This is a challenging situation. Ultimately your mom is trying to still exert control and is frustrated the limitations of her abilities. If you could channel this energy into other efforts, it might alleviate the negativity towards your family. Ultimately remember, this is not her, it is the disease. Try not to be hurt by her comments.

          Does your mom live within the Philadelphia metro area? We can complete an assessment if you want.

  8. My mom can no longer walk. She is in a memory unit and has full time care. They use a sit to stand lift to transfer her. My concern is weight gain. What can we do (other than lower carbs and portion control) to help her lose weight. It wasn’t an issue when she walked. Now she is putting on 4 lbs a month.

    1. Rebecca, it is hard to tell for sure without meeting your mom, but I can give some basic suggestions. Check the sugar and sodium content in foods, offering more nutrient rich items (as long as there are no known reasons not to). Increasing water consumption also helps with weight, but may make caregiving more challenging if being done by family. If sodium levels are high, it may also increase body water retention, and therefore weight.

      Try exercises that can be done in place, but moving the upper and lower limbs. A general physical therapy guide is a good place to start.

  9. My mother is 77 and has been suffering from the disease for over 10 years. She is wheelchair bound and stooped over, possibly due to scoliosis. Her progression has been slow but over the last 6+ months she has lost the ability to talk and, now, to walk. To the best of anyone’s guess, does this represent an acceleration in her decline toward death? Her overall physical health has been strong and our biggest fear is that she lives many more years this way. I can’t help but think these recent developments mean the end may actually be in sight…

    1. Hi John. I am sorry to hear about your mom. The disease takes its toll on all of us.

      The life expectancy really varies depending on the type of dementia and existence (or non-existence) of other health complications. However, ten years is a long time to live with the diagnosis. The disease does progress to take away one’s ability to talk and walk. Dementia is terminal on its own, but most people will pass away from other health complications such as pneumonia or another untreated illness.

      This is a good 3-minute video to watch: https://www.youtube.com/watch?v=Eq_Er-tqPsA.

      Remember there are still ways to connect with your mom and make life meaningful.

  10. Hello, my 84 y/o mother has alzheimer disease, it was diagnosed more than 12 years ago. She is not bedridden, she is very active, always moving around the house. She only sits down for a few minutes and gets back on her feet again. Recently she has been loosing her balance while walking (she’s kind of making sharp turns while walking). I’m worried she is going to fall and hurt herself. She is in a too advanced stage to understand what a roller is or to stay put in a chair. What choices do I have for avoiding falls, what can I do?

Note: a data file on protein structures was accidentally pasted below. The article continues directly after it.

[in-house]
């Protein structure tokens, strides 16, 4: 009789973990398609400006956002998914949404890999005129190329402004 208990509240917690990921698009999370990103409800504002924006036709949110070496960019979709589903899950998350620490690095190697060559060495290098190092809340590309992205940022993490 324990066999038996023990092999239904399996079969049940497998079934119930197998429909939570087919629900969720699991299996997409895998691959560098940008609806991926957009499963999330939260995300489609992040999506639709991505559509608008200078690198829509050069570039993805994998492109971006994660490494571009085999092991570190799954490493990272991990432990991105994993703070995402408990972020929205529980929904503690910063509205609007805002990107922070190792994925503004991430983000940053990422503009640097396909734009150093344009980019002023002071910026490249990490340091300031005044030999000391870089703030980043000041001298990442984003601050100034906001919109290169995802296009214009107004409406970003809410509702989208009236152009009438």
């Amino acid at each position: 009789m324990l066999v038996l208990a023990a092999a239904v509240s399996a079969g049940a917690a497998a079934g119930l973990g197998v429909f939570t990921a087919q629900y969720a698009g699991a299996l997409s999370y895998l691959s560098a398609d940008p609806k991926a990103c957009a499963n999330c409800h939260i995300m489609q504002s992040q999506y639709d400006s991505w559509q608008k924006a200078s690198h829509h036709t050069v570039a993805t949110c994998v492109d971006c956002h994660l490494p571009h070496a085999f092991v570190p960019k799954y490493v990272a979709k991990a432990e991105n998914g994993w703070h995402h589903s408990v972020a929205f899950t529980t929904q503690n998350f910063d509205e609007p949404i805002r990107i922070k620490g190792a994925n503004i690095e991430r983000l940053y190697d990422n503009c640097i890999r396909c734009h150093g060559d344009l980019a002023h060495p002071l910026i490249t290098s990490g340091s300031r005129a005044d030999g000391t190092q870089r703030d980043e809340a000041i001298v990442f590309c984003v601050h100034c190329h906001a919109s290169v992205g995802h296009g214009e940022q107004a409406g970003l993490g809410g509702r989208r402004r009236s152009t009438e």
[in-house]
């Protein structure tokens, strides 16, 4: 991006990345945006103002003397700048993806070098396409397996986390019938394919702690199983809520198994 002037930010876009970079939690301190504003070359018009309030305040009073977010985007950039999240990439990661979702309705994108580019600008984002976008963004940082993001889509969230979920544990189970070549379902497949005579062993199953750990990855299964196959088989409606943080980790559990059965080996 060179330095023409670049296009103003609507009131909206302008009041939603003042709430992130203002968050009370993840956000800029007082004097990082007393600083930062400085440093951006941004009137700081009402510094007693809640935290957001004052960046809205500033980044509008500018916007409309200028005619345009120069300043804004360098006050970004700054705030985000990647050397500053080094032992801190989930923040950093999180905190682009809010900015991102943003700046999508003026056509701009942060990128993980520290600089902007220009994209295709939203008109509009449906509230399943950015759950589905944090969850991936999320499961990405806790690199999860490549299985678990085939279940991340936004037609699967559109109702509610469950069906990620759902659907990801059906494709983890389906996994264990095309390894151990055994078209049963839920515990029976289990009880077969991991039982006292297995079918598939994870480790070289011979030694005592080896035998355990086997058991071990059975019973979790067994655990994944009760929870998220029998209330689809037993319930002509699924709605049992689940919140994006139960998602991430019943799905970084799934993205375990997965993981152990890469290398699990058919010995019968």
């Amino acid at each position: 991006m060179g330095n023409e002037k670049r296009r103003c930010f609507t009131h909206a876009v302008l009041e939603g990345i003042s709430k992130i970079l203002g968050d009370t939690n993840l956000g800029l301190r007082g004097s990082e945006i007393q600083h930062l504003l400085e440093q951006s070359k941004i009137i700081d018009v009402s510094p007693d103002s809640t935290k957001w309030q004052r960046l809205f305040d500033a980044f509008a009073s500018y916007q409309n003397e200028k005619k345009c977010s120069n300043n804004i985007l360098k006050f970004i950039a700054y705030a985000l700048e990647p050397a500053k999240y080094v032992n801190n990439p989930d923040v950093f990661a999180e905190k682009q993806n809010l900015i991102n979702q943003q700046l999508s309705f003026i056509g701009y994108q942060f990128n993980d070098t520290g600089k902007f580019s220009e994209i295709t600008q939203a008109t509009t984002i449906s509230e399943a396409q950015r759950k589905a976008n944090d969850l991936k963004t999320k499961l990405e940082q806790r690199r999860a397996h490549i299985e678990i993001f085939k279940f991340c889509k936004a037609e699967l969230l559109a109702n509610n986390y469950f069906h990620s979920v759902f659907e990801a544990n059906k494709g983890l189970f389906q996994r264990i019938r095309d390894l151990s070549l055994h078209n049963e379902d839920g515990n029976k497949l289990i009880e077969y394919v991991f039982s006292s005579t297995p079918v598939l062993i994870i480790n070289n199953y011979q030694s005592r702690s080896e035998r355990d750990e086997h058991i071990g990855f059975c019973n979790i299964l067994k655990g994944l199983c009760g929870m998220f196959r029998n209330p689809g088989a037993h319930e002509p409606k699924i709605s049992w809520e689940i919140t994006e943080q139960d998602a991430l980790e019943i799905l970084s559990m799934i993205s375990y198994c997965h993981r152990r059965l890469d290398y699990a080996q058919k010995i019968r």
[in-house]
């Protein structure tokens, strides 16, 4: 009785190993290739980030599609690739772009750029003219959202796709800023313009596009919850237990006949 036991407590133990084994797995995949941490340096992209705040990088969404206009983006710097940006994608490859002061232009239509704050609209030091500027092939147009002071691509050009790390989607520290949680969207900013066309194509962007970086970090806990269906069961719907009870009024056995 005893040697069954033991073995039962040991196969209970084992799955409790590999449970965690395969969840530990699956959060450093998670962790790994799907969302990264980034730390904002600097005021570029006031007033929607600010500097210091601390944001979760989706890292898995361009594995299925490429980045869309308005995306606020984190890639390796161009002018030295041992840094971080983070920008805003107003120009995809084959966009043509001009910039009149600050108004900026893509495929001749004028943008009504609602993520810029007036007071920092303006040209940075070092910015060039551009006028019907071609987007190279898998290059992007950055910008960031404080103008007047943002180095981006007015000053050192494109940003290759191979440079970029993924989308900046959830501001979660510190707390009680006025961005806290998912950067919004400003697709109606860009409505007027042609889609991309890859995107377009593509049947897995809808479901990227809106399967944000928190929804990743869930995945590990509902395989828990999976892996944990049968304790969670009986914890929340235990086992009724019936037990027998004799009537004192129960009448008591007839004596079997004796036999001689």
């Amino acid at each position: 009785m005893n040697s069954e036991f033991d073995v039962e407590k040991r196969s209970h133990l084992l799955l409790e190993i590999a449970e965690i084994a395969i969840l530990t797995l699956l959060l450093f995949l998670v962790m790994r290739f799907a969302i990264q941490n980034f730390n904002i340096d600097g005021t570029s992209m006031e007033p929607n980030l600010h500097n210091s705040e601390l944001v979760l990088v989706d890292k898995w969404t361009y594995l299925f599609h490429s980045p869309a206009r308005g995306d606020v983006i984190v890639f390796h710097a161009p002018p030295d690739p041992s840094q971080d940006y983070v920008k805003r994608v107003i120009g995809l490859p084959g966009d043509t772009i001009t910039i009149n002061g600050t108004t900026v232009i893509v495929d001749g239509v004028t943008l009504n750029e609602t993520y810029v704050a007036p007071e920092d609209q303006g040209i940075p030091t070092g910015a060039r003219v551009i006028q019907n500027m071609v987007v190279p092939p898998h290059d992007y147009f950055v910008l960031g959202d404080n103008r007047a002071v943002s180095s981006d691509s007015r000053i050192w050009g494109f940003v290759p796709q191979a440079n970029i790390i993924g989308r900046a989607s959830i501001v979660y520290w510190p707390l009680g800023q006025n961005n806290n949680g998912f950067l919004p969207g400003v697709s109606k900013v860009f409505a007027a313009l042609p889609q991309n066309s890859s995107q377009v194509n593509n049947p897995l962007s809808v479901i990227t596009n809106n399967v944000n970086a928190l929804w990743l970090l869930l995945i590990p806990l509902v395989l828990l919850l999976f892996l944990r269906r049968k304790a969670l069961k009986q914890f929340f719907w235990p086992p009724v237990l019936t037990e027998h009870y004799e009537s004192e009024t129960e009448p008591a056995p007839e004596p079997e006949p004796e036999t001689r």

1. Hi Dally, sorry I did not see this earlier. Feel free to call us at 610-323-9800.

      I would take steps to mitigate the fall risk. This means covering sharp corners, limiting your mom to one story of the home, and making sure she does not have to climb to reach items. We always recommend care in the home as an additional measure.

  11. My grandmother was diagnosed with Alzeihmers about 6 years ago. She’s been pretty much the same for the last few years, confused but pleasantly confused. She can hold conversations and walk and eat. Suddenly over the last two weeks she’s been falling a lot, refusing to eat, losing a lot of weight, and having difficulty swallowing. She is currently in the hospital and has almost no strength anymore and needs multiple people to assist her. She’s become i continent as well. Is this sudden decline normal with the disease or are we missing something? She’s gotten CT scans and most of her labs are normal, just needing some electrolyte repletion. We are now looking into long term care because this has all happened so fast and my family just isn’t capable or prepared for this. I’m very scared the end is very near due to all these gloomy signs.

    1. Kacie, sometimes there can be multiple conditions working against your grandmother simultaneously, such as a urinary tract infection or other unknown issue. It seems like you are doing the right thing by getting additional tests and having her see a physician.

      The symptoms you describe will be seen in those living with dementia. Everyone progresses at a different rate, dependent on their overall health and type of dementia. It is possible that she may be living with a vascular type of dementia, which progresses in a more step-like manner (less gradual), caused by temporary changes in the blood supply to the brain.

  12. My father is struggling to get out of his chair and now shuffling when walking ..it is getting worse by the day as he is sitting in a chair most of the day in a care home..if I do some leg excersises with him daily …will this help him walking ?.

    1. Hi David,

      I am sorry to hear about your dad. Has he seen a physical therapist? Usually they can put together a realistic exercise routine that you can continue on your own or with third party providers.

      Peter